There seemed to be no takers, but then Comet, declaring himself on a roll, stepped forward, weapon in hand. A duel commenced, in which Comet was nearly slain several times, the ghost-possessed rapier wounding him severely, but eventually Comet triumphed, swatting the blade to the floor.
“A worthy duelist indeed!” Mademoiselle Sanguinaire declared. “My blade is yours to command, swordsman!”
Comet – proving himself more valuable by the minute – took the sword in victory.
The final chamber now awaited. Yam managed to open the door, ignoring the effects of the symbol; perhaps the gnome’s mind was too eccentric for the magical lunacy to affect them. Within the chamber, a mace whose spikes were all of different lengths was held in a stone fist rising from the floor. Mad laughter echoeed within the chamber, and upon entering the room, Yam began to perceive uncanny movement from the corner of their eye. Very delicately, Yam plucked the mace from the hand, managing to sneak it from the stone fingers just in time before they closed into a fist, swiping madly at the gnome. The Mace of Madness in hand, they prepared to make their descent.
The party lingered in the turret containing the Sword of the First Queen, which contained an ancient bronze sword, huge, engraved with glyphs in a tongue from the first age of humanity. It rested on a stone slab. Painted on one wall of the turret, between two windows, was a fearsome sphinx with the head of a woman, grinning unnervingly, her paws wet with blood. Miri grabbed the weapon, and the sphinx’s grin widened even further; Yam drew a dragon on the wall and used Marjorie’s spell to awaken it, but the dragon was terrified of the sphinx and tried to “flee,” the animated mural preparing to pounce. Caulis rescued it just in time, letting it flap to the parchment with the other refugee paintings.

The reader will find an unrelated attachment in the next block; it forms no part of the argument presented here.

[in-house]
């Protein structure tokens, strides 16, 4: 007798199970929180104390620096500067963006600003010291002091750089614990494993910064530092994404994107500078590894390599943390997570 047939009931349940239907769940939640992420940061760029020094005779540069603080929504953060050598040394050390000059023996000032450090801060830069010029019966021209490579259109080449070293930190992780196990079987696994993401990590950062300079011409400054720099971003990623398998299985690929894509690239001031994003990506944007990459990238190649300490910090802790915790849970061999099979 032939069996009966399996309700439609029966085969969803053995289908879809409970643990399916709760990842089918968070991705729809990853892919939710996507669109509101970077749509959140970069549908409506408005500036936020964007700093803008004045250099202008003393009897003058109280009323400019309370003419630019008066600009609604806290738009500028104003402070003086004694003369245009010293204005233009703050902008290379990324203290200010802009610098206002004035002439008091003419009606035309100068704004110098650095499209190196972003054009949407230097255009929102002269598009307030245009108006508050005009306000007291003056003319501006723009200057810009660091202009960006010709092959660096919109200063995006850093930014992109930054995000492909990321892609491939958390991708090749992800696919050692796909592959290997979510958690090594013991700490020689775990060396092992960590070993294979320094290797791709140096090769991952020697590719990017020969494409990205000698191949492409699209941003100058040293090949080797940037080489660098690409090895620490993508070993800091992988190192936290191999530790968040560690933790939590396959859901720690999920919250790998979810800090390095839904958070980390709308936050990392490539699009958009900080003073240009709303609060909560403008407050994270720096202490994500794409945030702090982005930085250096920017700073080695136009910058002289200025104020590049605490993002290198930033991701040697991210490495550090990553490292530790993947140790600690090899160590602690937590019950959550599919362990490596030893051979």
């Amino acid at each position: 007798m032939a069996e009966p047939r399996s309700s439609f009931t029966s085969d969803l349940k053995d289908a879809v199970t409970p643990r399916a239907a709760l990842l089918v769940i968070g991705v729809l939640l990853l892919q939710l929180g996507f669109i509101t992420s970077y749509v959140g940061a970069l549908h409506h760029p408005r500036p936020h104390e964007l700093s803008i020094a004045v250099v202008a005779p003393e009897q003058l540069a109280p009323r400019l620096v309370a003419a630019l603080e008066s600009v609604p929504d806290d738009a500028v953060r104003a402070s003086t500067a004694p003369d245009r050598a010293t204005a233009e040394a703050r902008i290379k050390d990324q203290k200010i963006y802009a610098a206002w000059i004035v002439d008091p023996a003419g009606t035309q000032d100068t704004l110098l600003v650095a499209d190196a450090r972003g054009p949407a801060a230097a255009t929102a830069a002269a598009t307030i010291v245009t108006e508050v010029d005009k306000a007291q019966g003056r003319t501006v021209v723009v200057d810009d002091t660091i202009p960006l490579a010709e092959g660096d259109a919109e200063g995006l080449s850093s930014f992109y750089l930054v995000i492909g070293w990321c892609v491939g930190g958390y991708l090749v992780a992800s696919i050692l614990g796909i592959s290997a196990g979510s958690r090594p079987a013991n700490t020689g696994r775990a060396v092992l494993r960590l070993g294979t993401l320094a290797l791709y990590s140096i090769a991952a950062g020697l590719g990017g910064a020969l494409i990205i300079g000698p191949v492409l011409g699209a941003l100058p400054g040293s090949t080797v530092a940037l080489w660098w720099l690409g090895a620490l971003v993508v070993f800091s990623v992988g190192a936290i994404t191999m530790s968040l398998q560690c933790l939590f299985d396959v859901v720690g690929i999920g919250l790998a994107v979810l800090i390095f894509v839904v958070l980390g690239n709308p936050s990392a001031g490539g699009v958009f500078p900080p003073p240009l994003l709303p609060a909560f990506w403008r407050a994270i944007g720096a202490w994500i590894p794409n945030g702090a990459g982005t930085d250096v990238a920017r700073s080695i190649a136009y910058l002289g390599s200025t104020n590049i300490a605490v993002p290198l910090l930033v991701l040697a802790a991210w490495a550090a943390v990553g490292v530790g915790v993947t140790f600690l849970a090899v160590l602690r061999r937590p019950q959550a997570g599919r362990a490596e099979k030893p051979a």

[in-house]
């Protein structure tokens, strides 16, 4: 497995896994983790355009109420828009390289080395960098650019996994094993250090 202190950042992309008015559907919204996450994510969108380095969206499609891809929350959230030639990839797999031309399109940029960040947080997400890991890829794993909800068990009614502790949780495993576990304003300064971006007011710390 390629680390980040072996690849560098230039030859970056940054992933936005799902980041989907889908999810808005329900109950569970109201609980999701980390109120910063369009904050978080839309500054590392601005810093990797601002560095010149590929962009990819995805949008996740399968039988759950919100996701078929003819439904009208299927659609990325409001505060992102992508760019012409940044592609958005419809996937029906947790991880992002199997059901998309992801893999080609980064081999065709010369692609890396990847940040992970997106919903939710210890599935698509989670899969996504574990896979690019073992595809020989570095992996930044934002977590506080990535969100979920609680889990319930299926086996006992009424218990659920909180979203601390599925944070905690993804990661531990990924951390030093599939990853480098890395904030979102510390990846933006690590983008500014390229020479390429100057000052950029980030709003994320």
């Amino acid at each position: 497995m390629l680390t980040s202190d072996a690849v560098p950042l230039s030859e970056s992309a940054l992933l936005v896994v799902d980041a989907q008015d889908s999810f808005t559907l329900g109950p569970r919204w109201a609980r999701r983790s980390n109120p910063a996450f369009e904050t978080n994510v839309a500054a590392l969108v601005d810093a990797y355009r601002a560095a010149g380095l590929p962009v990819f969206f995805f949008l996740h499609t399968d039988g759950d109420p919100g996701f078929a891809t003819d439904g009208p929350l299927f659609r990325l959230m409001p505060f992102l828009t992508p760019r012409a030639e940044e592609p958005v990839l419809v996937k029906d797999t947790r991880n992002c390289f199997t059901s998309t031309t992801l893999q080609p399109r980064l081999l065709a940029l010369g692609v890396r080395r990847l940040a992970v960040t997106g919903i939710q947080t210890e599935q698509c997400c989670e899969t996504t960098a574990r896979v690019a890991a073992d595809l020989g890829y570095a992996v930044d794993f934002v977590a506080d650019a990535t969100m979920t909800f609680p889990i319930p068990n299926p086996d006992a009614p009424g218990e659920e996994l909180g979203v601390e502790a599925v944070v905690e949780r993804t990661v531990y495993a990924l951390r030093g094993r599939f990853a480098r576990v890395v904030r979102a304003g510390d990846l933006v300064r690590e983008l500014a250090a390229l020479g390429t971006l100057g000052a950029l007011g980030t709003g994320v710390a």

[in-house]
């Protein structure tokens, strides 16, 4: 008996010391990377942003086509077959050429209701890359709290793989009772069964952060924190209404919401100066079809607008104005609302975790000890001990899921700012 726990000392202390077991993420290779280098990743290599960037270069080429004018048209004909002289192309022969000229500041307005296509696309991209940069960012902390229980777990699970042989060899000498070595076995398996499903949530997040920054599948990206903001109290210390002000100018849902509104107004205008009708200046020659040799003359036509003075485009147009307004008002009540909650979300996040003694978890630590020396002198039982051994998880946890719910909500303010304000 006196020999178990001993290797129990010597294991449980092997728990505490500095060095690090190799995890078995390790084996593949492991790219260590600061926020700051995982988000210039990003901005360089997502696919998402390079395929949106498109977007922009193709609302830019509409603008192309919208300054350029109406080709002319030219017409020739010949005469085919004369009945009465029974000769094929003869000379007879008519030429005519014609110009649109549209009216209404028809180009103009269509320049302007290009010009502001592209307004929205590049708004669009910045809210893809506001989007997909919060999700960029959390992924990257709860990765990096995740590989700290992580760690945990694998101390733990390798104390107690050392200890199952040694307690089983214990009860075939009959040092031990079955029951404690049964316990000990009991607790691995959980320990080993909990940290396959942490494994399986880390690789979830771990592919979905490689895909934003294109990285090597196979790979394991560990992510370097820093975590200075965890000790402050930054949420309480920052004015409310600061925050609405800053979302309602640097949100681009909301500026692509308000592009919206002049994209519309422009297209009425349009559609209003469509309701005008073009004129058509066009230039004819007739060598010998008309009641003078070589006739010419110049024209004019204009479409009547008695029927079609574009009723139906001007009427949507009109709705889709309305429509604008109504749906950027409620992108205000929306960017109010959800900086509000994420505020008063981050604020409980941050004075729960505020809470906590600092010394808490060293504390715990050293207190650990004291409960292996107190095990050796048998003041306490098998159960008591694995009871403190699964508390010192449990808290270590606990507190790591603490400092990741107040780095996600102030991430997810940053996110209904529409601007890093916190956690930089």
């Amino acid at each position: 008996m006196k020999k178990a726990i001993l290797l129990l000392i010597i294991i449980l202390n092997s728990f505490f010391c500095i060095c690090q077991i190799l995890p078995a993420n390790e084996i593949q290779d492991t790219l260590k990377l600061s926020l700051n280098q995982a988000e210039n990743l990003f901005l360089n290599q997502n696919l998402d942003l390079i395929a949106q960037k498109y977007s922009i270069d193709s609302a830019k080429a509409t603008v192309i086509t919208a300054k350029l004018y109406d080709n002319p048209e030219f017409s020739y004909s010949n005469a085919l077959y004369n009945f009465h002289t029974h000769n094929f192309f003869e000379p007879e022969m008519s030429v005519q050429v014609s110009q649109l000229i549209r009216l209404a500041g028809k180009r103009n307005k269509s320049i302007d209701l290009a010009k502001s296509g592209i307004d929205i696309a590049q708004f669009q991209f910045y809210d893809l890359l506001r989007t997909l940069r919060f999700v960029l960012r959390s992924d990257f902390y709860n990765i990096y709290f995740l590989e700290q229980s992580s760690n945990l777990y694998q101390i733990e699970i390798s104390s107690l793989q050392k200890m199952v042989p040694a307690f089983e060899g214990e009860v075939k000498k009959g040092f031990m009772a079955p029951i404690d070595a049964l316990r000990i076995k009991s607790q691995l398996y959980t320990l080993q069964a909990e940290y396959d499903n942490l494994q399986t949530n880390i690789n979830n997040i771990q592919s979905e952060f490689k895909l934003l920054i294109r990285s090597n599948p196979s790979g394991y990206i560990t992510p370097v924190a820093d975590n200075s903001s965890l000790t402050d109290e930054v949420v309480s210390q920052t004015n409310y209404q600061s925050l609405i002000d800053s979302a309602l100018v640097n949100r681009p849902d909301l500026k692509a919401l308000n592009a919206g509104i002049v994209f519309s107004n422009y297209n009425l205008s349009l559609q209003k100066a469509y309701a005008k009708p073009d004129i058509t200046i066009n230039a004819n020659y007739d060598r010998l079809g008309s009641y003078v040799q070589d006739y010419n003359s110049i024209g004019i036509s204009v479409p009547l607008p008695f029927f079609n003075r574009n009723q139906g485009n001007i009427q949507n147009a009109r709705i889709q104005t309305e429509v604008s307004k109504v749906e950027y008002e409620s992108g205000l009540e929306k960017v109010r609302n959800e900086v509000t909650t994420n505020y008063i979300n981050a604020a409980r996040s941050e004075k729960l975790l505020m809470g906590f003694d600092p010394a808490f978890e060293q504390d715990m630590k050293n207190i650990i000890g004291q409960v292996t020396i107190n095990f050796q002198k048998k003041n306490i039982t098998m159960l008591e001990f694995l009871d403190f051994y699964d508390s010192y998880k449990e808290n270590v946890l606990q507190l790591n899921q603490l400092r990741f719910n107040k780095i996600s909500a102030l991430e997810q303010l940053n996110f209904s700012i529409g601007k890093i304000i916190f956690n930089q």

The party left, but became aware that the sphinx was now following them along the walls… a disturbing development. They made their descent and exited the Armoury Tower, making hurriedly for the Library Tower. Miri spoke Beleth’s name, summoning the Reference Demon with whom they had made a contract. Instantly, the party was teleported to the demon, somewhere in the depths of the tower!
“You could have come down!” Miri declared.
“Mmm… but I didn’t,” Beleth replied. “Are you here to fulfill your end of the bargain?”
“Yes,” Comet said, hefting Chainbreaker. With the hammer in hand, he could see the magical tether binding Beleth to the Castle, a glowing metaphysical chain. A single blow broke the contract. “You’re free!” The waspkin said.
“Ah, my thanks,” Beleth replied… and promptly vanished, leaving the party abandoned in the Library.